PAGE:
Falling apart at the seams

Some days, I feel older than I do other days. It’s not the mirror that makes me feel this way, since I mostly avoid mirrors. Instead, it’s the signals my body is sending me. A combination of genetics, childbearing, and martial arts has left me with aches and pains all over. None of them prevent me from doing everything I want to do (especially the martial arts), but all of them make me nervous.

Old man with cane

Both my mom and dad reached old age almost crippled by degenerative bone problems.  Indeed, my dad did that even before old age.  He was almost exactly my age when he had one of the first hip replacement surgeries done in the U.S.  It was a semi-success.  He wasn’t ever confined to a wheelchair, but he was in constant pain for the rest of his life.  Had he lived longer, he would eventually have had to have the hip redone, as well as having his other hip replaced as well.

Old woman in wheelchair

As for my mom, much of her life is defined by her joint and neuro-muscular problems.  She takes medicines to function despite the pain, and then takes more medicines to help her function despite the medicines.

I know that I probably won’t have my parents’ problems.  Unlike them, I’ve never suffered from malnutrition, hard labor, or tropical diseases.  Nevertheless, when my sciatica or my neck problems or my knee problems accelerate, there I am, knocking on the doctor’s door.

physical therapy

As often as not, the doctor can’t do anything for me because there’s not much wrong with me.  The pain is real, so I get physical therapy and anti-inflammatories, but my joints are actually in very good shape.  A little arthritis here, a little spinal compression there, but nothing to write home about.

Interestingly, although there’s little to be done about my chronic pain, I always leave the doctor feeling happier than I was when I went in.  That is, I’m not at all disheartened by the shrug of “We can’t really help you.”  Instead, I’m always relieved that I’m not in as terrible shape as I, the child of my parents, feared I was.  Escape from fear is a tonic in and of itself.

Martial arts

Of course, I’m still at risk because of the martial arts.  So far, I’ve suffered nothing more than some spectacular bruises and ripped off toenails.  Others, though, have sustained all types of sprains and a few breaks.  Interestingly, while there have been, as I said, a few broken bones, most of the injuries at the dojo involve serious soft tissue injury.  One guy ripped all the ligaments in his thumb, requiring meticulous microsurgery from a serious specialist (along these lines).  Another guy separated his pectoral muscle, which had to be stapled back together, although that seemed to be in the purview of a regular orthopedist.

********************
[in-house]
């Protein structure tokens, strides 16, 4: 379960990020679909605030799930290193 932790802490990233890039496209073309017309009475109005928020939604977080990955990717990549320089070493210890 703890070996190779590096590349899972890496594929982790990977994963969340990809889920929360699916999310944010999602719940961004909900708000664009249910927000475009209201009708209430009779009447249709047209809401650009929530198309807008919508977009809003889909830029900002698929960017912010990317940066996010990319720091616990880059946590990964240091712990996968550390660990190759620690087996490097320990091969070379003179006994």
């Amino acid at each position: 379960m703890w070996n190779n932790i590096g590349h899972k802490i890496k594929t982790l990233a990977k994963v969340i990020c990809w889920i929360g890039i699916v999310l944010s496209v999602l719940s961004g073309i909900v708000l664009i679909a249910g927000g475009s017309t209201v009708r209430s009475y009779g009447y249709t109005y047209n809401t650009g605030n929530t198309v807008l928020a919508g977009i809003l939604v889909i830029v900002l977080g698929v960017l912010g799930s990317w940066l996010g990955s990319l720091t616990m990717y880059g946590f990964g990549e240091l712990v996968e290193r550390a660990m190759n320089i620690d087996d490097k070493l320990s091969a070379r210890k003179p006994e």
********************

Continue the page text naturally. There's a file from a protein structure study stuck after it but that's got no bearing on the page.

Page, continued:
Hand and wrist injury

Still, despite the risks, I don’t stop.  For one thing, I’m having fun and, as extreme skiers and bungee jumpers show, we’re always willing to put ourselves at risk in the name of pleasure.  For another thing, I don’t have any ego tied up in proving myself on the mat.  If something hurts in a way that singles imminent injury, I let my partner know, rather than playing macho and avoiding my body’s message.  Finally, I figure that the certain benefits of bone density and aerobic fitness offset the possibility of a serious injury.

I guess the thing I really have to do is remind myself that, contrary to my neurotic worryings, I am aging gracefully.

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Comments

  1. 11B40 says

    Greetings:
    The last time I went to the doctor, which thankfully was a good while ago, he asked me how I was doing.  In reply, I said, “Well, the good news is that everything seems to be working. The bad news is that nothing seems to be working like it use to.”

  2. Elysse says

    This new year, I also promise myself to stop worrying too much about all my husband’s and my own health issues. But I know it’s going to be difficult. Last year my husband had his first bout with gout and it was extremely painful. It started with his big toe, and now his wrist and fingers are acting up too. His bones are not as strong as before, as little things can injure him already. I also had my health scare when some signs of Parkinson’s disease are showing. My mom and grandmother also had it, so we’re trying everything to prevent it. I’m taking all the supplements I can take, Vit. E, fish oil, vit. C, B complex and CoQ-10. Oh well, I hope that the year 2013 will be kinder to us. It’s also my resolution to find specialists for us. Happy new year!

  3. says

    Elysse,

    I’m beginning to realize an inexorable truth — the aging process is inevitable.  We can’t stop it, although we can slow it down.  The best thing we can do is come up with a philosophy that makes aging acceptable, rather than horrible.

    If you come up with such a philosophy, please let me know, because mine is still a work in progress.  ;)

  4. says

     
    Elysse, I recommend having him attend Taiji Chuan classes for health benefits. Whether in the modern or ancient sense, it is a fountain of youth.
     
    In slightly less modern cultures, age was synonymous with strength, wisdom, and authority. Thus the older generation had a responsibility and duty to look out for the younger generation, since they will be replaced by them sooner or later.

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